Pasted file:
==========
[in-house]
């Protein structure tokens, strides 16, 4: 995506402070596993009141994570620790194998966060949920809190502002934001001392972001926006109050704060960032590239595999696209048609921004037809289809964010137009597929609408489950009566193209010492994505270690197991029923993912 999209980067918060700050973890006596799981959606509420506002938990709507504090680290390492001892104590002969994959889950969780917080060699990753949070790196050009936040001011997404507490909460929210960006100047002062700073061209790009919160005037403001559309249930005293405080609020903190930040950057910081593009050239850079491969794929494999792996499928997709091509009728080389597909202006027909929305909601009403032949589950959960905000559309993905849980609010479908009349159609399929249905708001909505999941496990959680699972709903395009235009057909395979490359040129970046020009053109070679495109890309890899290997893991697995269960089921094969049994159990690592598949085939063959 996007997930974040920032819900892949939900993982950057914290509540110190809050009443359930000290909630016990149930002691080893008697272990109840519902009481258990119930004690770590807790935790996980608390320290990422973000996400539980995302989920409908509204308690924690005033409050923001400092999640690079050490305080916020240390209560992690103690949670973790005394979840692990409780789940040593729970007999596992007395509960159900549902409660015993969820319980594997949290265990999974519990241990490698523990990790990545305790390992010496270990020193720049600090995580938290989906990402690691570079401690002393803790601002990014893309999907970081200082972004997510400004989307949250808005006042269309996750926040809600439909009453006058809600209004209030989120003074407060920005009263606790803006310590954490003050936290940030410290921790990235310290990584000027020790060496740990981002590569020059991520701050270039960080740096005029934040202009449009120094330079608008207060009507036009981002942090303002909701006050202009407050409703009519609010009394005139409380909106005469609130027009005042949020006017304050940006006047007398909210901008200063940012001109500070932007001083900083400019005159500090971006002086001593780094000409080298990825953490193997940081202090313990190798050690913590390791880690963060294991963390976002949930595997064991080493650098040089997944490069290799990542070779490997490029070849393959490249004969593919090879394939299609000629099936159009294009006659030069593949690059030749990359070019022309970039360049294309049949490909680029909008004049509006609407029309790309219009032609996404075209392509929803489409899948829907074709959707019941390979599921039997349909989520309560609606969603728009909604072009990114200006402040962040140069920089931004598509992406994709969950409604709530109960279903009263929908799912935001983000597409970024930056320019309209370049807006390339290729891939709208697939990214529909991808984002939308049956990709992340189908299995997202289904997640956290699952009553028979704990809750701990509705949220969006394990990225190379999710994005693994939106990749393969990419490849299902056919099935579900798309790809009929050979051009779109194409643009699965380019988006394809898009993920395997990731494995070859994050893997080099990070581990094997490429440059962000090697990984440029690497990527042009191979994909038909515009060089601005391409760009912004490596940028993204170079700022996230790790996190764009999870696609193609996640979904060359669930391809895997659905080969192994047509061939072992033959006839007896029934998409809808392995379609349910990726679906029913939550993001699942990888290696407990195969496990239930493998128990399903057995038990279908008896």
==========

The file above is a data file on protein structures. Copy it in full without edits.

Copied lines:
[in-house]
């Protein structure tokens, strides 16, 4: 995506402070596993009141994570620790194998966060949920809190502002934001001392972001926006109050704060960032590239595999696209048609921004037809289809964010137009597929609408489950009566193209010492994505270690197991029923993912 999209980067918060700050973890006596799981959606509420506002938990709507504090680290390492001892104590002969994959889950969780917080060699990753949070790196050009936040001011997404507490909460929210960006100047002062700073061209790009919160005037403001559309249930005293405080609020903190930040950057910081593009050239850079491969794929494999792996499928997709091509009728080389597909202006027909929305909601009403032949589950959960905000559309993905849980609010479908009349159609399929249905708001909505999941496990959680699972709903395009235009057909395979490359040129970046020009053109070679495109890309890899290997893991697995269960089921094969049994159990690592598949085939063959 996007997930974040920032819900892949939900993982950057914290509540110190809050009443359930000290909630016990149930002691080893008697272990109840519902009481258990119930004690770590807790935790996980608390320290990422973000996400539980995302989920409908509204308690924690005033409050923001400092999640690079050490305080916020240390209560992690103690949670973790005394979840692990409780789940040593729970007999596992007395509960159900549902409660015993969820319980594997949290265990999974519990241990490698523990990790990545305790390992010496270990020193720049600090995580938290989906990402690691570079401690002393803790601002990014893309999907970081200082972004997510400004989307949250808005006042269309996750926040809600439909009453006058809600209004209030989120003074407060920005009263606790803006310590954490003050936290940030410290921790990235310290990584000027020790060496740990981002590569020059991520701050270039960080740096005029934040202009449009120094330079608008207060009507036009981002942090303002909701006050202009407050409703009519609010009394005139409380909106005469609130027009005042949020006017304050940006006047007398909210901008200063940012001109500070932007001083900083400019005159500090971006002086001593780094000409080298990825953490193997940081202090313990190798050690913590390791880690963060294991963390976002949930595997064991080493650098040089997944490069290799990542070779490997490029070849393959490249004969593919090879394939299609000629099936159009294009006659030069593949690059030749990359070019022309970039360049294309049949490909680029909008004049509006609407029309790309219009032609996404075209392509929803489409899948829907074709959707019941390979599921039997349909989520309560609606969603728009909604072009990114200006402040962040140069920089931004598509992406994709969950409604709530109960279903009263929908799912935001983000597409970024930056320019309209370049807006390339290729891939709208697939990214529909991808984002939308049956990709992340189908299995997202289904997640956290699952009553028979704990809750701990509705949220969006394990990225190379999710994005693994939106990749393969990419490849299902056919099935579900798309790809009929050979051009779109194409643009699965380019988006394809898009993920395997990731494995070859994050893997080099990070581990094997490429440059962000090697990984440029690497990527042009191979994909038909515009060089601005391409760009912004490596940028993204170079700022996230790790996190764009999870696609193609996640979904060359669930391809895997659905080969192994047509061939072992033959006839007896029934998409809808392995379609349910990726679906029913939550993001699942990888290696407990195969496990239930493998128990399903057995038990279908008896």